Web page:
The blowup among top committee members illustrates the important role of rural votes in next year’s elections. In brief, what happened is this: At a hearing Thursday, ranking Republican Mike Conaway blasted Democrats for considering denying a White House request to replenish the account USDA is using to make the trade-aid payments.
Committee Democrats, led by Chairman Collin Peterson, were having none of it. And later, a subcommittee chairman, Filemon Vela, D-Texas, fired off a tweet referring to an unnamed lawmaker as a “racist, Christian pretender.” Vela confirmed to Agri-Pulse’s Ben Nuelle that he was referring to Conaway. “He hasn’t talked to me yet, but I can’t wait till he tries to,” Vela said.
This level of vitriol on House Ag is virtually unheard of.
Why it matters: Democrats are hoping the ongoing trade war will put some daylight between President Donald Trump and his rural base, but the idea that the party leadership would consider delaying the MFP payments doesn’t help.
Republicans weren’t about to let go of the issue, even after Democratic leaders relented.
Read more about the House Ag feud here.
They agree on this: Hemp tough to insure
Despite the partisan rancor over trade aid, Peterson and Conaway are both raising concerns about providing crop insurance for hemp.
“I don’t see how in the world you are going to be able to come up with a product for hemp,” Peterson told Bill Northey, USDA’s undersecretary in charge of farm programs, during the subcommittee hearing Thursday.
The 2018 farm bill legalized hemp production and made it eligible for crop insurance. So far, USDA has only made hemp eligible for being covered under whole farm revenue policies, starting in 2020
Conaway shared Peterson’s concerns. “As I understand it, if a hemp plant is stressed through drought or lack of water, THC levels skyrocket,” Conaway said, referring to the psychoactive compound in cannabis. “So, we’re going to be insuring an illegal product.”
By the way: Twenty-five House members have sent a bipartisan letter to FDA urging the agency to move quickly to provide a legal pathway to use CBD in food products and dietary supplements.
“FDA’s current regulatory posture on CBD has created significant regulatory and legal uncertainty for participants in this quickly evolving industry,” says the letter spearheaded by Reps. Chellie Pingree, D-Maine, and James Comer, R-Ky.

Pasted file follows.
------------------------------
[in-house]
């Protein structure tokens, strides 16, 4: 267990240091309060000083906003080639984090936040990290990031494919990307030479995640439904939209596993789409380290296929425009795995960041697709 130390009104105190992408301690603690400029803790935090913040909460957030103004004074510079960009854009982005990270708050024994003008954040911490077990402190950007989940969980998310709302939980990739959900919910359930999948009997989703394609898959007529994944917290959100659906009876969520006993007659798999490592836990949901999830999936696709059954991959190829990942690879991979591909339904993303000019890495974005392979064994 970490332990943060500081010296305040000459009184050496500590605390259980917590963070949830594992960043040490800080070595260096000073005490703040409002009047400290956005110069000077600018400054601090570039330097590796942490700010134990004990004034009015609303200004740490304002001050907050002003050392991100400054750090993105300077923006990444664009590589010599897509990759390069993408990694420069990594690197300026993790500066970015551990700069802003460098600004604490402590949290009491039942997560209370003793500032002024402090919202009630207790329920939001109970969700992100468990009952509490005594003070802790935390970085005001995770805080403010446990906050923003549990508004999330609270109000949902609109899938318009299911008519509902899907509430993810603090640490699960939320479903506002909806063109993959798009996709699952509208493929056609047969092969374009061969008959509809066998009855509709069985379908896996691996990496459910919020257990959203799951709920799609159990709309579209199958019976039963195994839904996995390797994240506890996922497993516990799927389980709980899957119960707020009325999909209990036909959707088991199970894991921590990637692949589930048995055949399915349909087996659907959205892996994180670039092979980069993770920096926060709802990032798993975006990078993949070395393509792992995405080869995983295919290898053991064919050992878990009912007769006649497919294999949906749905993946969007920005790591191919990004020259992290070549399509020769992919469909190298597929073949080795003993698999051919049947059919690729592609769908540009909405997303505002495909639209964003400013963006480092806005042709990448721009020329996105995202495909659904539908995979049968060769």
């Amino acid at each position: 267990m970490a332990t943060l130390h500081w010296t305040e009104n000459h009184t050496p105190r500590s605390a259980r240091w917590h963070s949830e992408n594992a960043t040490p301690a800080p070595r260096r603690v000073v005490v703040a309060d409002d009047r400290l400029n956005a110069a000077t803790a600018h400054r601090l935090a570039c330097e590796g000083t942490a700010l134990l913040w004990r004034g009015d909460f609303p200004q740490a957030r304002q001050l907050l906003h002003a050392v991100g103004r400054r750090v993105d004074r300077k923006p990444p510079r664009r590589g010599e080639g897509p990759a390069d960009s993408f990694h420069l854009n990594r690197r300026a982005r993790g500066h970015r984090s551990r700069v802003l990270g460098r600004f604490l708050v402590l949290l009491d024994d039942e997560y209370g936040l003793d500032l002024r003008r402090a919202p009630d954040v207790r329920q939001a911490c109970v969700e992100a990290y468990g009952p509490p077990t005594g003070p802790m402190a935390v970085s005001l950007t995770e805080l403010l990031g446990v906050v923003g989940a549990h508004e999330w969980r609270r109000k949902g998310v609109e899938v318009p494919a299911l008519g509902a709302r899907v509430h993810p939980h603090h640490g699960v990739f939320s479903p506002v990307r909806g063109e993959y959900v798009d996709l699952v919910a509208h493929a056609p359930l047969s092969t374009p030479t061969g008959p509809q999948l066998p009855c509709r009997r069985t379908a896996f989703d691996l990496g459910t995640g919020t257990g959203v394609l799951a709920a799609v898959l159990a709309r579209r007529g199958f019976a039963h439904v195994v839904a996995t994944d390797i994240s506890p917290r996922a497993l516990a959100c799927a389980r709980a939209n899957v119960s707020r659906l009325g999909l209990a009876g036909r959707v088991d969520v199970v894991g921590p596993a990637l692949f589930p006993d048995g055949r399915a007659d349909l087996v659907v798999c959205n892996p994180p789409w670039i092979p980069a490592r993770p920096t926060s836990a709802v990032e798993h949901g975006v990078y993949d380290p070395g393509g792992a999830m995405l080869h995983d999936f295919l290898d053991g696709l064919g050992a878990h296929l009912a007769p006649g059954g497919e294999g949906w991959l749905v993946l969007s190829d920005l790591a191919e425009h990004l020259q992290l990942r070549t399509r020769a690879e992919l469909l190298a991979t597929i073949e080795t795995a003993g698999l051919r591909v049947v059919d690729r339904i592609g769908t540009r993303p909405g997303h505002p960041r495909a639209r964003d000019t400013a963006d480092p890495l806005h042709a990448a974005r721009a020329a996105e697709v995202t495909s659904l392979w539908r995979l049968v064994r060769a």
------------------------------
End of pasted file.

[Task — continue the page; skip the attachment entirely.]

Dairy signup extended
Dairy producers will have another week to sign up for the Dairy Margin Coverage program. Today was supposed to be the deadline for enrollment, which started in June. But USDA has extended the deadline to next Friday.
As of last week, 20,647 farms had enrolled in DMC, about 55% of the licensed dairy operations nationwide.
Farm bill programs get funding in Senate bill
A fiscal 2020 spending bill headed to the Senate floor would provide money for several small programs in the 2018 farm bill that didn’t have dedicated funding. Among those programs is the new Dairy Business Innovation Initiative, aimed at boosting regional production and diversifying markets.
The bill also would extend the long-running fight over biotech salmon. The bill would require a study of the impact on salmon consumers of USDA’s new bioengineered labeling rules before the fish can be marketed.
Read more about the bill here.
He said it:
“The ongoing trade conflicts have hit certain industries and commodities, but the state’s overall economy has only been bruised, not broken, by these developments.” - Robert Kleinhenz, research director for Beacon Economics and co-author on a report published yesterday finding no recession is in sight for California.

Ben Nuelle, Bill Tomson, Steve Davies and Sara Wyant contributed to this report.